The 14.04 release of Unity unfortunately shipped with a few security vulnerabilities in the newly introduced screenlocker. As we will also ship a reworked screenlocker in Plasma Next I started to do another code audit, add more unit tests and try to make the code easier to understand and maintain. Furthermore I think it’s a good reason to explain how screenlockers work in general on X11 (and why it is easy to introduce security vulnerabilities) and the screenlocker in Plasma Next in particular. To make one thing clear: this post is not meant to shame Ubuntu for the issues. Some of these whoopies would have been possible in Plasma, too, and that’s the reason why I looked at the code again in more detail. On the other hand I think that our screenlocker in Plasma Next could be a solution for Unity’s use cases and I would appreciate if Ubuntu would adpot our solution.
What a screenlocker should protect
Before looking at how it works in X11, I shortly want to discuss what a screenlocker can protect and what is out of scope for a screenlocker. In general there are two tasks for a screenlocker:
- Blocking input devices, so that an attacker cannot interact with the running session
- Blanking the screen to prevent private information being leaked
The lock is hold till an authorization is provided (e.g. password). I’ll discuss in more detail what these authorizations are in the case of Plasma.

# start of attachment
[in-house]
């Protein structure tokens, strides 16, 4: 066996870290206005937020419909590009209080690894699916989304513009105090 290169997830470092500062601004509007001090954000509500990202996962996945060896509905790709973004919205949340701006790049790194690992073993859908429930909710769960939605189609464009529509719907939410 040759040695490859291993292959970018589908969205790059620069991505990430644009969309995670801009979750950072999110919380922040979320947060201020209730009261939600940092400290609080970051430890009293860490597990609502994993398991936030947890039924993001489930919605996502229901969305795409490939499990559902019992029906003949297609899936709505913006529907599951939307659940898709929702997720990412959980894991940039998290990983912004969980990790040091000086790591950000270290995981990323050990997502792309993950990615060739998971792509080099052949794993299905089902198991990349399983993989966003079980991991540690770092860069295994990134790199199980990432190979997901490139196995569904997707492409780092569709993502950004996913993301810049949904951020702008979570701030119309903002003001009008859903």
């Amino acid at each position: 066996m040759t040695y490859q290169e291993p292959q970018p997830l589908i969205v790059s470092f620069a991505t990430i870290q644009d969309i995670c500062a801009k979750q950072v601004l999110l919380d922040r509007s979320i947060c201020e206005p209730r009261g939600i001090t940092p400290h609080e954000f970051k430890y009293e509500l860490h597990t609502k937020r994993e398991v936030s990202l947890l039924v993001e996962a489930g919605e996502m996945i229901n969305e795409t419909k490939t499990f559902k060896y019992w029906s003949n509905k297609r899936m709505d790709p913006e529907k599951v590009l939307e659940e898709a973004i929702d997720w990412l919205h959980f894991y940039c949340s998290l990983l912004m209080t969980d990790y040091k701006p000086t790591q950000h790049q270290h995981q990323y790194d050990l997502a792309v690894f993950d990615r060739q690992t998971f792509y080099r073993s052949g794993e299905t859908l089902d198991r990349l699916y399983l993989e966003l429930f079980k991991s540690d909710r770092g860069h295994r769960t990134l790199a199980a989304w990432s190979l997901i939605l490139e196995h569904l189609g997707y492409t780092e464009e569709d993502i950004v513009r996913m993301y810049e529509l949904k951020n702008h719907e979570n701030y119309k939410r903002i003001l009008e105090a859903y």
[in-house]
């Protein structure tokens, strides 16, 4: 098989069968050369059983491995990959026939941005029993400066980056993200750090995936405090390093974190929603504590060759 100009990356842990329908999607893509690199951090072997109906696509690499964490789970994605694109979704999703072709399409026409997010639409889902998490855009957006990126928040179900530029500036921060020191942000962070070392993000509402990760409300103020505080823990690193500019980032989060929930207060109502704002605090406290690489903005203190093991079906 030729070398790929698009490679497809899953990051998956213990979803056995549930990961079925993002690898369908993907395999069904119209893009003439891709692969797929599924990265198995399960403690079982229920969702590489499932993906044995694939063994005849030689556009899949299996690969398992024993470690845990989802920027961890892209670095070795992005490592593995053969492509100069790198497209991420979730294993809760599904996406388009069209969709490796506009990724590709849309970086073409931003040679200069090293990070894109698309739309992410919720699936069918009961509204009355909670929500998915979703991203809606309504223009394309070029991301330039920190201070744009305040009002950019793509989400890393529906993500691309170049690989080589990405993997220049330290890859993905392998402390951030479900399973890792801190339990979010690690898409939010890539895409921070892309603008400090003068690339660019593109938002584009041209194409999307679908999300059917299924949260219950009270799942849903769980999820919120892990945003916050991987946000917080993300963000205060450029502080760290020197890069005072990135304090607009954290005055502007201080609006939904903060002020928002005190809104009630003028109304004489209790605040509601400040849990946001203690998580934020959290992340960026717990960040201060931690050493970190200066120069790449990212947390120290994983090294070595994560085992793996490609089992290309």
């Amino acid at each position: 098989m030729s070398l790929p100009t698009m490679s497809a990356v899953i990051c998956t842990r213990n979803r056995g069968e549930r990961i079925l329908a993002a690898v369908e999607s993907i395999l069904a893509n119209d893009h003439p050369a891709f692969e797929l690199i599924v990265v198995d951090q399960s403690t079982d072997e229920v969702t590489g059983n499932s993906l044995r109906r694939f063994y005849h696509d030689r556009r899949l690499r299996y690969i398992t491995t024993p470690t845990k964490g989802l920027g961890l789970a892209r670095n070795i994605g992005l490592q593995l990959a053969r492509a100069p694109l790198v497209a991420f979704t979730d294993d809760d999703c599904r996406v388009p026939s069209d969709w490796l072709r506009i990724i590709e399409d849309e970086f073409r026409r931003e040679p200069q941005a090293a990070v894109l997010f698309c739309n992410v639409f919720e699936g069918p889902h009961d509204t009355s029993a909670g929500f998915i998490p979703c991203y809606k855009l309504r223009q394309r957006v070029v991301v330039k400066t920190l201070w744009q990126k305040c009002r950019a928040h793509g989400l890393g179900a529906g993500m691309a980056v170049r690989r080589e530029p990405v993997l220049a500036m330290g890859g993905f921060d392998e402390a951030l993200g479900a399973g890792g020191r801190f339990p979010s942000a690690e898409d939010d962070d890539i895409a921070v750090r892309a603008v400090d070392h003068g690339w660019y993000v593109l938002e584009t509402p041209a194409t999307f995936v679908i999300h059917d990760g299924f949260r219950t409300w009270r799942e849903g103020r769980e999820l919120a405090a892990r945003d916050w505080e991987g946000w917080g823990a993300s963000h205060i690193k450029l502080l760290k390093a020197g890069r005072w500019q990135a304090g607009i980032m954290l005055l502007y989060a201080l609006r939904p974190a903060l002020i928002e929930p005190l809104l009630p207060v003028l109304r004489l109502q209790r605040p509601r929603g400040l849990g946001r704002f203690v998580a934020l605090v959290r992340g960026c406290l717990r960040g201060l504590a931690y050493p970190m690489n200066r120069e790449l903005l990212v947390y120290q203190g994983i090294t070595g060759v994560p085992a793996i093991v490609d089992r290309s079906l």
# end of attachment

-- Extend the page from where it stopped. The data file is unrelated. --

There are a few things the screenlocker cannot protect against:
- Evil software already running under the user’s account
- Attackers having access to a tty running under the same user
To explain the first problem we must remember that X11 is very bad from a security point of view. This adds a general limitation to what can be protected. Getting a key logger with X11 is extremely trivial, there are easier ways to get the password than to try to attack the locker.
The second problem goes in the same direction: if someone has access to a tty, he can install an X11 key logger. It will not get the password, but still it’s a huge problem. Also the attacker could reconfigure the locker or run a debugger on the lock process to just end the locker. Some of these problems can be mitigated by the distribution through hardening (e.g. SELinux).
I plan to harden the system against these two problems in a future release. Though given the general problems of X11 it will never be possible to completely solve these two problems on X11.
How screenlockers work in X11
X11 doesn’t really know the concept of a screenlocker. Thus one needs to use the concepts of X11 to try to get something like a screenlocker. The main features are grabbing the keyboard and grabbing the pointer. What’s important to know about these two X11 features is that only one X Client is allowed to grab the keyboard and pointer. If the keyboard or pointer is already grabbed the lock cannot be established. For example if a (context) menu is open the screen cannot be locked or if Present Windows is active.